Editorials

War on courts escalating

The courts’ ability to function risks serious injury, as does the separation of powers.
The courts’ ability to function risks serious injury, as does the separation of powers.

The weapons are silent court papers rather than bombs, but make no mistake: The war over the independence and authority of the Kansas judiciary is escalating. The courts’ ability to function risks serious injury, as does the separation of powers.

This month the judiciary has stepped up to respond in a confrontation gaining national notice:

Judge Larry Solomon, Kingman-based chief judge for the 30th Judicial District, followed up on his earlier lawsuit over the controversial 2014 law tying court funding to policy reforms. The law took away the Kansas Supreme Court’s power to control budgets and pick chief administrative district judges, though the state constitution gives the Supreme Court “general administrative authority over all courts in this state.” The law also said all judicial funding would vanish if a court found the reforms to be unconstitutional – coercive language duplicated in the just-passed judicial budget for the next two years.

Solomon’s July 8 brief asks the Shawnee County District Court to strike down the 2014 law and threatens to similarly challenge the two-year judicial budget, arguing that the change in how chief district judges are chosen is “an unconstitutional violation of the separation-of-powers doctrine” and tying it to funding is a “naked act of intimidation” that threatens public confidence in a fair and impartial judiciary. (The state has asked the court to dismiss the lawsuit, arguing in part that the Legislature acted within its constitutional authority and did not “significantly interfere” with the court’s administrative power.)

Another salvo came July 1 in a separate legal case and setting, when the Supreme Court declared unconstitutional a portion of a different 2014 law that had set a 180-day deadline for delivery of court decisions – lawmakers’ overreaching attempt to force the courts to hurry justice. In the case, related to a convicted sex offender in Mitchell County, the high court said that and other deadlines for state court decisions violated the state constitution’s separation-of-powers doctrine.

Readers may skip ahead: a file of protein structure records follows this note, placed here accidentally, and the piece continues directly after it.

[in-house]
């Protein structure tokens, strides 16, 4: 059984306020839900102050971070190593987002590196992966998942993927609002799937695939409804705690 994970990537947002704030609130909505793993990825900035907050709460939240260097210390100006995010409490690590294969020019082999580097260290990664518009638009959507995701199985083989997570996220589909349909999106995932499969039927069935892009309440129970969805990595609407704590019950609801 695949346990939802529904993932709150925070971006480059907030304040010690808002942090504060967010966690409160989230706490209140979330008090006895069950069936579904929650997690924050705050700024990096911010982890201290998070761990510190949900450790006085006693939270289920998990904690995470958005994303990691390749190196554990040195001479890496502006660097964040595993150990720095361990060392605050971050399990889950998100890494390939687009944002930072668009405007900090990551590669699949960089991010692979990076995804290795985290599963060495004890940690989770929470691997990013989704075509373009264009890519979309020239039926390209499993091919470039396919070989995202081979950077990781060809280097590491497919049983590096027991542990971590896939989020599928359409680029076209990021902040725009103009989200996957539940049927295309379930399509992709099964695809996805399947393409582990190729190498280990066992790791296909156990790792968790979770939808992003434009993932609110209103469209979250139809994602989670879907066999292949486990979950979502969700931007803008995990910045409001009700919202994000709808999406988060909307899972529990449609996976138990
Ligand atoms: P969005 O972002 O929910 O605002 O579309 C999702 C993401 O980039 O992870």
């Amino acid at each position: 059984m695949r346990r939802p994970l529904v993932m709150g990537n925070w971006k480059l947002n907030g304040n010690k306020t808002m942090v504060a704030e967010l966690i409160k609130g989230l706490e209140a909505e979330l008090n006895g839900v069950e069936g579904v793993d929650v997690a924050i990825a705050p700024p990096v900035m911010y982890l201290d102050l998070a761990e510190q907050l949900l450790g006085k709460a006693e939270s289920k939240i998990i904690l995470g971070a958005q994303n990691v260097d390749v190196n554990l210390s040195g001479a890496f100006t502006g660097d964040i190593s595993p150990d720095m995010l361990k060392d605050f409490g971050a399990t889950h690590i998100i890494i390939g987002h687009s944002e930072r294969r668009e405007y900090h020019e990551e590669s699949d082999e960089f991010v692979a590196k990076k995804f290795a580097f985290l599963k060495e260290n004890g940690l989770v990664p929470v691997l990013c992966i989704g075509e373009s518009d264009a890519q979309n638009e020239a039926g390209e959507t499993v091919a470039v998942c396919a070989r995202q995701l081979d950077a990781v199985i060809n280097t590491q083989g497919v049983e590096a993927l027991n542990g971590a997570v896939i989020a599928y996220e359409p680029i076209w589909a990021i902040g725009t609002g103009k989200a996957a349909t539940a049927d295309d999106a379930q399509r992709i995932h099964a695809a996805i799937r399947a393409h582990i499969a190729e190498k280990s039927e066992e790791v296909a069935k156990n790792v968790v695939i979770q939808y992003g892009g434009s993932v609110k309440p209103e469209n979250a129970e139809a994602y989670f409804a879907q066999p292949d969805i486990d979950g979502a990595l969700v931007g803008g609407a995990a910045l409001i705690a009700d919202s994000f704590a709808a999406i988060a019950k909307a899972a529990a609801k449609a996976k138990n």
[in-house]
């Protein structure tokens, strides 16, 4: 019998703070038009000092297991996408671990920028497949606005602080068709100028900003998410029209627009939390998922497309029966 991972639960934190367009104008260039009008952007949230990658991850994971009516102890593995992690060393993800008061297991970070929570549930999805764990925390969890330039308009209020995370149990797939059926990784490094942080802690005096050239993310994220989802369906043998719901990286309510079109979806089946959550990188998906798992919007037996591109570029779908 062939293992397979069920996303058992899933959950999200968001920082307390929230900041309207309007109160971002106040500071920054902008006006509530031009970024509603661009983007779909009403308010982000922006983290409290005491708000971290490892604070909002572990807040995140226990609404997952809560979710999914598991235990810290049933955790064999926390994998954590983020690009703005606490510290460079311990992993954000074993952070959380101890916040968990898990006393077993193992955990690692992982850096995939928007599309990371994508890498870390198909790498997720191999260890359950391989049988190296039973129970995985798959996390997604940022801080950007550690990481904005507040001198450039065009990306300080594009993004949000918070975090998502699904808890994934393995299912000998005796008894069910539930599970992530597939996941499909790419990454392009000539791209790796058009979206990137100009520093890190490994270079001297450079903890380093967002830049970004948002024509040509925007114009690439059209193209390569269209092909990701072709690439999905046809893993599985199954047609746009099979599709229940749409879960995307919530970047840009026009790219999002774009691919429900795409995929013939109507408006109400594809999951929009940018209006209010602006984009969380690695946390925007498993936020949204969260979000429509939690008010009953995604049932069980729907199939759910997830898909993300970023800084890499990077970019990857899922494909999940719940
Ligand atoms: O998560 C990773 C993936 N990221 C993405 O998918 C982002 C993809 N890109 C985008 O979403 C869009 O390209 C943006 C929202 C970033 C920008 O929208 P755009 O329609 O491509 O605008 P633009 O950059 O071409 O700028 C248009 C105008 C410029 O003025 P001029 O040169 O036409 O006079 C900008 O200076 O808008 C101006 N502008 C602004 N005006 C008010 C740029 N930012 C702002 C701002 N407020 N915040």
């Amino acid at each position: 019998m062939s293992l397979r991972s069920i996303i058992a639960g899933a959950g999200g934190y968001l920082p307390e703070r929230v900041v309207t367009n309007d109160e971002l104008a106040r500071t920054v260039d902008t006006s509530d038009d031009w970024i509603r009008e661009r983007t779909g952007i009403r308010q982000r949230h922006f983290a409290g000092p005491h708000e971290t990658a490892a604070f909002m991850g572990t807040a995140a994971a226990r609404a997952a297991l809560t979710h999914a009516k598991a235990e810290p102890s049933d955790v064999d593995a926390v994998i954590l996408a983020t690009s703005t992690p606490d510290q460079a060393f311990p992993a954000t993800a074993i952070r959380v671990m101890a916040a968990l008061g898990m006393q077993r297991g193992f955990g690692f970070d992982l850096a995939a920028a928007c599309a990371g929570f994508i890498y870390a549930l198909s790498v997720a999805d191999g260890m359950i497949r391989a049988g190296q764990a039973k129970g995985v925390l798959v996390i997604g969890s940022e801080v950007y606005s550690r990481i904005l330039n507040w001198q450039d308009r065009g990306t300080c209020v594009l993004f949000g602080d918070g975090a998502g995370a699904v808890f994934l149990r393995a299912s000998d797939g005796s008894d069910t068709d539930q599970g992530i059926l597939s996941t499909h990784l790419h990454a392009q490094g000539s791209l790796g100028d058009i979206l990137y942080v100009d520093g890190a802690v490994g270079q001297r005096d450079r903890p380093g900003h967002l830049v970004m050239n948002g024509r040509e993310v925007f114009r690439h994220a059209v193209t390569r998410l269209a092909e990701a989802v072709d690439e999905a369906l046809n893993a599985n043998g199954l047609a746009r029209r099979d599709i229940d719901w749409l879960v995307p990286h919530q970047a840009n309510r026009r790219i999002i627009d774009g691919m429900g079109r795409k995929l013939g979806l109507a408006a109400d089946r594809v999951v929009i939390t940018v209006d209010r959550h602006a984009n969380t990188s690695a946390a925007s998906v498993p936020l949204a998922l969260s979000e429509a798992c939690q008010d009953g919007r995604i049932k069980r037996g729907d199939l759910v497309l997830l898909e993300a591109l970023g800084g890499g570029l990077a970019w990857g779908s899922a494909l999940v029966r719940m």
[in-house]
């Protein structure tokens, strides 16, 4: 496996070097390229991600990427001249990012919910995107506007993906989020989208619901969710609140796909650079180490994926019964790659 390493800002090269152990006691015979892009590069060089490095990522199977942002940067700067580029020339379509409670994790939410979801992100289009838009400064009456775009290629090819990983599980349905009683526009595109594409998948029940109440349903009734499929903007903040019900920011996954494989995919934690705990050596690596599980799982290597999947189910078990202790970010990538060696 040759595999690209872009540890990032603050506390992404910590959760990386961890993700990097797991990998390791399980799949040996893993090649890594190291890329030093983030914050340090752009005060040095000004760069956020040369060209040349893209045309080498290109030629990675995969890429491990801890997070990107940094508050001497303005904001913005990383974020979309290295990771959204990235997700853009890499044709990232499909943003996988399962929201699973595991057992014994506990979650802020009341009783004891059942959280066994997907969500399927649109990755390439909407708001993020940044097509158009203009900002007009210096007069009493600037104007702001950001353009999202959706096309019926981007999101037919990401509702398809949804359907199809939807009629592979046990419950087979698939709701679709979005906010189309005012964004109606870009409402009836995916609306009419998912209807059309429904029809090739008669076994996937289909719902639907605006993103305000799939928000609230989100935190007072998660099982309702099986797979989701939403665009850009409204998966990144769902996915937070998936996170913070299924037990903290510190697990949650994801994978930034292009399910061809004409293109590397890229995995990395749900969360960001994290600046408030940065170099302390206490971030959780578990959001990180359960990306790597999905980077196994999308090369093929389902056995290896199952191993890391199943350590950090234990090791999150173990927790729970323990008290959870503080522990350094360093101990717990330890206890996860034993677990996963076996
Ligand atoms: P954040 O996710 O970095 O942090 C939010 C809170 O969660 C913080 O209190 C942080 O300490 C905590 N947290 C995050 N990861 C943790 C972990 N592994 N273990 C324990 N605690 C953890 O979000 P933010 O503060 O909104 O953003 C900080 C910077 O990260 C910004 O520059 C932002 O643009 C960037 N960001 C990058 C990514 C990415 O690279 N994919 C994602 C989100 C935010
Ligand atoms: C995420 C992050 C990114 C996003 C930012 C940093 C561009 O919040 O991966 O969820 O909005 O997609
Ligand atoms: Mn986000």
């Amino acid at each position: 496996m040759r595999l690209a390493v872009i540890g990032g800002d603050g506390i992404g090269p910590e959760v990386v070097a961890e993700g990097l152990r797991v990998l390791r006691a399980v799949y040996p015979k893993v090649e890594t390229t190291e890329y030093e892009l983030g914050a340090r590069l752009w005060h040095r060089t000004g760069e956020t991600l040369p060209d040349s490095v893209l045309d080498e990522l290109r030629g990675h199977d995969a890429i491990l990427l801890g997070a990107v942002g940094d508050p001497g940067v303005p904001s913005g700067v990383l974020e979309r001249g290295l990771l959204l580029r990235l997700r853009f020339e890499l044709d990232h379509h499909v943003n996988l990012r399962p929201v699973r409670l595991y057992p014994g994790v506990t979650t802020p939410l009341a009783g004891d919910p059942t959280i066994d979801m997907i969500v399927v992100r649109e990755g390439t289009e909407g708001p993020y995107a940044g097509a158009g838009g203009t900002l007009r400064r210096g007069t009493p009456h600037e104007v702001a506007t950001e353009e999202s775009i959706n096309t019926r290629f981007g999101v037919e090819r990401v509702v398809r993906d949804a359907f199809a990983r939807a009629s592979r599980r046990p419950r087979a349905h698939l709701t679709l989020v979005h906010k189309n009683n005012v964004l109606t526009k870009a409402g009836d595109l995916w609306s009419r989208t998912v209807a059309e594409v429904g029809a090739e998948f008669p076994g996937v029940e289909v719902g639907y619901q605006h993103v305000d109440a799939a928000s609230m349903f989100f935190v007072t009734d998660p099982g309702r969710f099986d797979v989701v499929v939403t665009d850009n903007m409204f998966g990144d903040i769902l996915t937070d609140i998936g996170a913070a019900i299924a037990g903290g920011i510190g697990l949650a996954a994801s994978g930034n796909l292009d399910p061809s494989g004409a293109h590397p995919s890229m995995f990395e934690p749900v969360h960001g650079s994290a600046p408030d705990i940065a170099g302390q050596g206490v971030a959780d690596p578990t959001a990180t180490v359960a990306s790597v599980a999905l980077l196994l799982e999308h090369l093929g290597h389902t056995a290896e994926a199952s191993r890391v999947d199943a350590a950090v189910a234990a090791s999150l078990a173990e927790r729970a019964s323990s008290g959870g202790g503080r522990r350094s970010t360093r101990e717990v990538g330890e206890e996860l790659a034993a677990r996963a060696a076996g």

The governor and Legislature picked this unnecessary, reckless fight. In the wake of Supreme Court decisions he disliked, Gov. Sam Brownback has been unable to find the votes to amend the state constitution and give himself freer rein to select justices. Instead, he and conservative lawmakers have sought other ways to weaken and bully the high court while trying to downplay the reforms.

But two branches of government should not be ganging up on the third for any reason, least of all partisan spite.

Matthew Menendez of the Brennan Center for Justice, which is helping represent Solomon, told the Lawrence Journal-World: “Everybody is talking about Kansas. People are terrified that this could happen in their own state. This is being seen as a template where state courts around the country could come under attack. Nobody has seen anything like it.”

It’s not premature for Kansans to worry about their court system, which needs to be funded and unencumbered in order to serve citizens and justice.

For the editorial board, Rhonda Holman

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